Antigone, diary of rituals N.4:

At the End, the Beginning

Lara, Venezuela, 2012 - 2014

Antigone, diary of rituals N.4 : At the End, the Beginning 2014

Camera, participants: Livia Daza-Paris, and Eliana González (girl) Editors: Xi Feng, Alba Daza

On my final days in Lara, the week of May 28th to June 1st, I was facing the area where my father, Iván Daza, was before he left the camp to later encounter the army's ambush and his consequent disappearance. The most prominent mountain that can be seen in the images was shelter to the Brigade 21 headquarters, of which he was one of the commanders. Curiously, the name given to the mountain is: "El Diablito" (Little Devil). The picture with few trees on the mountain, shows the path he would have crossed through the mountains towards Sanare in the north of the country.

For more information please see:

At the edge of the (far-End): an event revealed through rituals

La creación: un dolor trocado en vida vibrante

Many thanks to Rori Knudtson, Aurora Del Río, Eliana González (girl in the video).

Part One

'Un ala para mi padre, un ala para mí' (A wing for my father, a wing for me)

The mountain named 'El Diablito' is the background for this ritual. My dear friend and contemporary artist Aurora Del Río helped me by giving me instructions for the creation of this ritual. She told me that in a dream, she had seen me drawing wings on the ground, and so, following her instructions, I did this to the best of my capacity in this terrain, intermingling these actions with my own imagination.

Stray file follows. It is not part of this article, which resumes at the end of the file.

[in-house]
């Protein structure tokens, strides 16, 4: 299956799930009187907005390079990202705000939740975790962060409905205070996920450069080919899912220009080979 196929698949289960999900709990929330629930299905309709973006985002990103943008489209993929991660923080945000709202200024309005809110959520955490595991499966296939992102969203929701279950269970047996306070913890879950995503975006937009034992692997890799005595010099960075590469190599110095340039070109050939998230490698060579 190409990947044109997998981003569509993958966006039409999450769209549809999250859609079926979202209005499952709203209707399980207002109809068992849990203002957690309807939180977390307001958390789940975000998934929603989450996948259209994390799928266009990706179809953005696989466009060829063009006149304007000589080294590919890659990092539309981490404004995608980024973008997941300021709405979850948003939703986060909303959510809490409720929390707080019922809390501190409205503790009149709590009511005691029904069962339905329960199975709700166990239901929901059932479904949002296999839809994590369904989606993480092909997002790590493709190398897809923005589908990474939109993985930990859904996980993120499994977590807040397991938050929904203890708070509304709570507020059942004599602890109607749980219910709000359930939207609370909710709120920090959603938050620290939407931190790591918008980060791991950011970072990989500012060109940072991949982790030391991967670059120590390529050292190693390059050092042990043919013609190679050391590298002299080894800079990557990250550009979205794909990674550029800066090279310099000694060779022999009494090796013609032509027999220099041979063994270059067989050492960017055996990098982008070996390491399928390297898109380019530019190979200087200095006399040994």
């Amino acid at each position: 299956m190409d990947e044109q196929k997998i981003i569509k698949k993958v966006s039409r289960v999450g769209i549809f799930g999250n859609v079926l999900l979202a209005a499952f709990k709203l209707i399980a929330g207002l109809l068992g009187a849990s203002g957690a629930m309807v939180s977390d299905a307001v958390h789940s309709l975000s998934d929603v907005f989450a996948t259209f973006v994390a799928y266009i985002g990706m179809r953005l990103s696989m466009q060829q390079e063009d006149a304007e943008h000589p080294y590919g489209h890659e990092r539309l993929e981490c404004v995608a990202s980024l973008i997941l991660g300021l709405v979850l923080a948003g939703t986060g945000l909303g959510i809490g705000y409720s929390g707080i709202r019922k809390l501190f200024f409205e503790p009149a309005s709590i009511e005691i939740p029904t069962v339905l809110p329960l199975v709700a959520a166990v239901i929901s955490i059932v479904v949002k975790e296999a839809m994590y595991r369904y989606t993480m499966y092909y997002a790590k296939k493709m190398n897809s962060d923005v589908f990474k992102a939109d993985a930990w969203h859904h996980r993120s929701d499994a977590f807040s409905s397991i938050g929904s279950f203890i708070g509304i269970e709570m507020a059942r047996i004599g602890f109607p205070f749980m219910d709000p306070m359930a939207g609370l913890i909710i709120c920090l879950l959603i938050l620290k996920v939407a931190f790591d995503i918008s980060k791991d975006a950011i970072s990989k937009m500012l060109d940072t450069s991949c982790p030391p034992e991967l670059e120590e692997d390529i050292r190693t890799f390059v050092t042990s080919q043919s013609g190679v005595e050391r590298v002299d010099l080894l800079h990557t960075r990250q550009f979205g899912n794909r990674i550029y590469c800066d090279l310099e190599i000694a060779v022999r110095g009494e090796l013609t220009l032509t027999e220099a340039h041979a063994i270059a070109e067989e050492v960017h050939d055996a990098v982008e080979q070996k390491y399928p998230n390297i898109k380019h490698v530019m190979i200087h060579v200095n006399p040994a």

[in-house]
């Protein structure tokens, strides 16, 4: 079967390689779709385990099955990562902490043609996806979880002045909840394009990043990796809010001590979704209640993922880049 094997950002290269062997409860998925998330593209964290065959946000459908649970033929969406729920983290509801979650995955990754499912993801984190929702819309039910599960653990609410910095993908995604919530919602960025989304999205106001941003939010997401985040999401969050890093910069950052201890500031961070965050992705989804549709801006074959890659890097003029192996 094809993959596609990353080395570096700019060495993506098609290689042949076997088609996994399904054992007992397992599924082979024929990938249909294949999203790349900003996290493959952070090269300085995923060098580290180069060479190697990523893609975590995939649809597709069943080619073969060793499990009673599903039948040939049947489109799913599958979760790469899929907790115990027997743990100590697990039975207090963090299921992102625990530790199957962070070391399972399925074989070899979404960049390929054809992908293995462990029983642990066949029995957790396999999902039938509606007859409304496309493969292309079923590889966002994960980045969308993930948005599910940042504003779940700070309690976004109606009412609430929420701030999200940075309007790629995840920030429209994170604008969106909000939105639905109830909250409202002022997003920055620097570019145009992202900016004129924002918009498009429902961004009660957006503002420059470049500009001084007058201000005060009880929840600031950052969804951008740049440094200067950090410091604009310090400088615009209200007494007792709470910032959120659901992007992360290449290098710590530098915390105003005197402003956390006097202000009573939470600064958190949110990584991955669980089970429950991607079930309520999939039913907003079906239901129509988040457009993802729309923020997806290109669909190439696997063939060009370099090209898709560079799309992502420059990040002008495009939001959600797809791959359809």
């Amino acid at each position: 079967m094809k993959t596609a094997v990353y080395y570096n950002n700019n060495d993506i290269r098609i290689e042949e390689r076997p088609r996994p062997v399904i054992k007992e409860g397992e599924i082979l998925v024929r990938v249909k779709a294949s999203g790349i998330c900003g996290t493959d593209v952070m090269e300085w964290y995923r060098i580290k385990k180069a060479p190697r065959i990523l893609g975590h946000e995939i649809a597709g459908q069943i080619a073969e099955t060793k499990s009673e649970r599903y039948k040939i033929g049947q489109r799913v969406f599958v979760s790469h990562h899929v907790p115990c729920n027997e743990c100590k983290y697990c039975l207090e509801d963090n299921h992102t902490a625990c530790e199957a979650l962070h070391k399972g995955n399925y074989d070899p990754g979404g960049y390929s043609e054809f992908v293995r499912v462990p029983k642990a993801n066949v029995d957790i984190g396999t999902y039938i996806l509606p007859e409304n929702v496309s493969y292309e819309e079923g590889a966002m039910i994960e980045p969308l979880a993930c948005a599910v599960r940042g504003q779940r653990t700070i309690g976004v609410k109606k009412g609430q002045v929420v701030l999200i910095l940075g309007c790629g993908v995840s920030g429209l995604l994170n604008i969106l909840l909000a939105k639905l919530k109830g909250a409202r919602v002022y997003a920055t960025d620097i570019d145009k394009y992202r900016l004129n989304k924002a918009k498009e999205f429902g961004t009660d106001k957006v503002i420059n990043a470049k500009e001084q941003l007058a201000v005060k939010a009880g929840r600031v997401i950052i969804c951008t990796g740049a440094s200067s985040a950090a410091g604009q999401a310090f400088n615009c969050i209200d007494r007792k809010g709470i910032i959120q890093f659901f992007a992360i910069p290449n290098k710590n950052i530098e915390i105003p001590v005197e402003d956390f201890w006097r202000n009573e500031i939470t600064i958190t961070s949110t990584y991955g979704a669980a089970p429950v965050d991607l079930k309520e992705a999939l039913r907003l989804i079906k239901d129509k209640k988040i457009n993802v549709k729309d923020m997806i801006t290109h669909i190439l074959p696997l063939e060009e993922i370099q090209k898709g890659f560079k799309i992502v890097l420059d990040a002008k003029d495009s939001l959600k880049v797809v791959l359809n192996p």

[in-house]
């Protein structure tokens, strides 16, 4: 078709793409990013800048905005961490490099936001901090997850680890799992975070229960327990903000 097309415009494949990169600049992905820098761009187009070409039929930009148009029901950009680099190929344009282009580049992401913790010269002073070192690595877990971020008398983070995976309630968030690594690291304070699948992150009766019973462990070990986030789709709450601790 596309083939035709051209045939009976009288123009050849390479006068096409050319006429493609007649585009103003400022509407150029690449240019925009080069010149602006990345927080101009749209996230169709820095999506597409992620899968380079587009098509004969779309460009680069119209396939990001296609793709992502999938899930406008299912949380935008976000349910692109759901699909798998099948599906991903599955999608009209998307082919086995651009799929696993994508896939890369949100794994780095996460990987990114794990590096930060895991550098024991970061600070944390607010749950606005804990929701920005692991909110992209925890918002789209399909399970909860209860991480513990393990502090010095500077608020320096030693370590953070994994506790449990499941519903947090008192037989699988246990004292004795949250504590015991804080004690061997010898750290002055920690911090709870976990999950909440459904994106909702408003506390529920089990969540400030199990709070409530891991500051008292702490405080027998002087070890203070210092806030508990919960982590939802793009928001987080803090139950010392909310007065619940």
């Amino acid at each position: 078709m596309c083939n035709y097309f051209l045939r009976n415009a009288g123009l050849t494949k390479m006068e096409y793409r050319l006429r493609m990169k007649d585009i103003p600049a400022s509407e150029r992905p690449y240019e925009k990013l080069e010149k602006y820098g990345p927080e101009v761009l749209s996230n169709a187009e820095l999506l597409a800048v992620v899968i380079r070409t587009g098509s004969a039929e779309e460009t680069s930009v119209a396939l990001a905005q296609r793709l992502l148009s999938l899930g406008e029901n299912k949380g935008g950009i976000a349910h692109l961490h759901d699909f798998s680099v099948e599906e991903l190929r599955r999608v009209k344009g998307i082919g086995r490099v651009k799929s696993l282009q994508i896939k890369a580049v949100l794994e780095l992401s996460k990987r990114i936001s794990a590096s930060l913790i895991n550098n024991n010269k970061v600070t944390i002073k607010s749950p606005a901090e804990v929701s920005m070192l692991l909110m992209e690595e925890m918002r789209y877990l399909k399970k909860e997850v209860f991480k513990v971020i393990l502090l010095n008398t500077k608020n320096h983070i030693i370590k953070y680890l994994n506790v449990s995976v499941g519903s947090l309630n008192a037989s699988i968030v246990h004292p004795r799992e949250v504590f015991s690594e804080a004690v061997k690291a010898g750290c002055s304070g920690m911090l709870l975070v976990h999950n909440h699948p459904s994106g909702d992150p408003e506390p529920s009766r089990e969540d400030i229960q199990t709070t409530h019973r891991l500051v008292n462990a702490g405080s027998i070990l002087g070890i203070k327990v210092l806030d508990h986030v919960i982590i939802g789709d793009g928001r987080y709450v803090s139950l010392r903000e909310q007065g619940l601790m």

Below is the email communication in Spanish from Aurora Del Río on April 26, 2012

" 1. Haz un hueco y entierra tus piernas hasta las rodillas. 2. Riégalas con cariño acariciándolas. 3. Cuando salgas, cierra el hueco que dejaste y dibuja un ala en la tierra. Livia, esta acción me salió cuando estaba medio dormida...y te ví cumplirla además!"

Photo credits: Livia Daza-Paris

Part Two

At the End, the Beginning ('Al Final, el Principio')

This ritual-action took place by the mountain's foot of the town of Anzoátegui in Lara. My father, Iván Daza, departed from here before he was politically disappeared. The magical help of Eliana, a girl from this valley, allowed me to accomplish my last task: burying myself in his place.

For the creation of this ritual I followed the instructions given to me on April 17, 2012 —one day after my birthday—by interdisciplinary artist and friend, Rori Knudtson. I followed them as much as I could even though I was scared of snakes and scorpions abundant in the area! Her instructions were as follows:

"i think my actions may be a bit extreme but all the same the gestures are necessary, i do believe for a woman who uses her body to express and all the while lost the body of her father. you return to your motherland (or fatherland) as a gesture and action in and of itself. this brave journey alone is at moments cathartic i can imagine. please do this for me as i do this for you, as i too never recovered my father’s body. and i continually try to reclaim some physical void within my very core that lost the sensation of his hand on my back, or the safety of his arms in moments of sorrow and strife.

act one. find a place to reside and dig a hole the height of your father horizontally. wet the soil with water. document this.

act two. once the hole is complete, take off your clothes and lay in the earth, feeling the soil in cracks and crevices. cover yourself in this wet earth. fall asleep there. document this.

act three. when you awake, write down the first thoughts in your mind. and then scream as loud as you can until your voice cracks. document this."

Photo credits: Livia Daza-Paris and Eliana Gonzalez